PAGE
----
It also deemed the mountain bike activity ‘not sustainable’ due to the loss of vegetation and habitat, soil loss and irreversible localised changes to hydrology.
If use of the track were to continue, further degradation of the EEC and threatened species habitats could be expected:
A significant amount of work would be required to bring the track up to IMBA standards and these works are not recommended as they would cause further damage to the environment.
Council is currently looking into possible alternative sites that may accommodate downhill mountain biking in an ecologically sustainable way. The area at Lovers Jump Creek Reserve (Golden Jubilee) is the best and most suitable site. If council were to pursue track development a more detailed impact assessment would be required.
Knowledge of some of the common endings of scientific names can help to make names less forbidding. It is well worthwhile learning some of them.
A plant named after a person may end in ‘i’, ‘ii’, ‘iae’ or ‘ana’:
- -iae indicates that the plant was named in honour of a female, e.g. Acacia kettlewelliae from the subalpine areas of Victoria was named in honour of Mrs A Kettlewell, who was one of the founders of the Wattle-day League in 1909
- -i or -ii indicates that the plant was named after a male, e.g. Acacia beckleri was named in honour of the German born Dr Hermann Beckler, and Acacia williamsonii after Herbert Williamson, a teacher and botanist – usually (but not always) an i or ii ending means that the person named was the first to find the plant
- -ana indicates that the plant was named in honour of someone other than the finder. Acacia baileyana was named after FM Bailey, a prominent Queensland botanist. Sometimes the -ana ending is used after a place name, e.g. Eucalyptus papuana, the Ghost Gum of Central Australia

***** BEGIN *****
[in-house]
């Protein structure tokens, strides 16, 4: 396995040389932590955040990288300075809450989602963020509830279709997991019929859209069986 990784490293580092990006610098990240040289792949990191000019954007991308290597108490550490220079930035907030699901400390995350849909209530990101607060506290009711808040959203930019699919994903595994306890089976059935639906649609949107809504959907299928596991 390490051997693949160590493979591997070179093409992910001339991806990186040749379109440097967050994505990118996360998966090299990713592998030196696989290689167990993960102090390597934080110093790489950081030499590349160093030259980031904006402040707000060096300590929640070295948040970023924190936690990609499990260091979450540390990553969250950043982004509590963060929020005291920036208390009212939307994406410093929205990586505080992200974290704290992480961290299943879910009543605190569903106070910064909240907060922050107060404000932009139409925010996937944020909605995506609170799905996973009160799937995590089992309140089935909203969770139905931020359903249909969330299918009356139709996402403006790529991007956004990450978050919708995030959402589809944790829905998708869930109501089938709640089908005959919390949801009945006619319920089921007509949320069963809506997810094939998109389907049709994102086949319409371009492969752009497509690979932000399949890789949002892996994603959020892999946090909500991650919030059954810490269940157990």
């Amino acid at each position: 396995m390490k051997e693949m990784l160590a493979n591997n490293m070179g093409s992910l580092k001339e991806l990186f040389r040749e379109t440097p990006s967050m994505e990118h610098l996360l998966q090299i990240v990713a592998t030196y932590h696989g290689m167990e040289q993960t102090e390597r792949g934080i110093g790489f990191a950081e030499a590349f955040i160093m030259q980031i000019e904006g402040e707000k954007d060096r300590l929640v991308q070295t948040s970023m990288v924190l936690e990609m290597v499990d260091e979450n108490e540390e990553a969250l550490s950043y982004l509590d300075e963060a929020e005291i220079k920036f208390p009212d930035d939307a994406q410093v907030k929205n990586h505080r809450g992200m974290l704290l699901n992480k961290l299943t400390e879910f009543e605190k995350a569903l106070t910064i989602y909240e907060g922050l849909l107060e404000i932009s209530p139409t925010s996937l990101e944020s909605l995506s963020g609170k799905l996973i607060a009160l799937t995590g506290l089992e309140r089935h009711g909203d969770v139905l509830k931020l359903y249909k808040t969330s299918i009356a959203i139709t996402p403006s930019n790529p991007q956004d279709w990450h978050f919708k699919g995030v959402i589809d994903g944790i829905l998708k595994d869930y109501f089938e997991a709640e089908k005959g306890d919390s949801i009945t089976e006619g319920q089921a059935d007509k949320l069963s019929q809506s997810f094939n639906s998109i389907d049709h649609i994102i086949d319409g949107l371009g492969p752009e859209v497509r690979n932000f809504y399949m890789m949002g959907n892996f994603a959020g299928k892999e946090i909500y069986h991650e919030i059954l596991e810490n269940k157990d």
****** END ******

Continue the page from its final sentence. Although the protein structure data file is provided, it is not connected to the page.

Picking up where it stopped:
- -ensis indicates a native of the area named, e.g. Eucalyptus delegatensis is from the town of Delegate in south-eastern NSW. Note that austalis means southern and australiensis means inhabiting the south
- -oides means ‘resembling’, e.g. Acacia asparagoides is asparagus-like
- -cola means ‘native of’, e.g. Acacia saxicola is an inhabitant of rocky places
- -ella means ‘diminutive’, e.g. Dianella is the diminutive form of Diana
- -escens means ‘becoming’, e.g. Acacia glaucescens means becoming glaucous (powdery white)
- -osus or -osa indicates ‘abounding in’, e.g. the Common Fringe-lily Thysanotus tuberosus is abounding in tubers, and Acacia dentulosa is abounding in teeth
- -folia or -phylla refers to the leaves, e.g. Acacia brevifolia has short leaves, Acacia juncifolia has juncus (rush like) leaves, Acacia aciphylla has sharp, needle-like leaves, while Acacia aphylla is leafless. Acacia genistfolia has leaves resembling those of Genista (the brooms)
- -issima means ‘very’, e.g. Acacia aculeatissima is very prickly, and Acacia elegantissima is very elegant
- -ata indicates ‘a little’, e.g. Acacia crenulata has leaves a little bit crenulated (toothed) and Prostanthera denticulate has little teeth on its leaves
- -dentata means ‘toothed’, e.g. Acacia bidentata means two toothed
So next time you see Eucalyptus balladoniensis you will know that there is a town or district called Balladonia, and because there is a eucalypt called Eucalyptus burracoppinensis, there must be a place called Burracoppin.
And Eucalyptus brockwayi was named after Mt Brockway. One of the plants in the local bushland is the Bedstraw, Gallum gaudichaudii, so there must have been a Mt Gaudichaudi. And Acacia victoriae was named after a female, actually a queen. If it was named after Victoria, it would have been called Acacia victoriensis.
But some names are a simple giveaway, such as Persoonia hirsuta, the hairy geebung.
This article has been reproduced with permission from an item in Blandfordia, the magazine of the Australian Plant Society NSW Ltd, North Shore Group
On Saturday 25 February 2017 the NSW Rogaining Association is holding LaneCoveRivergaine3, backing up the very successful LaneCoveRivergaines 1 and 2 in 2015 and 2016.
Rogaining involves teams of 2 to 5 people navigating to checkpoints marked on a map.
This is a great community event. Over 400 entrants of all ages (6 to 80+) and abilities are expected – from elite athletes to walkers and families. You get to choose your own route and level of difficulty and how long you take, within the 6 hour time limit.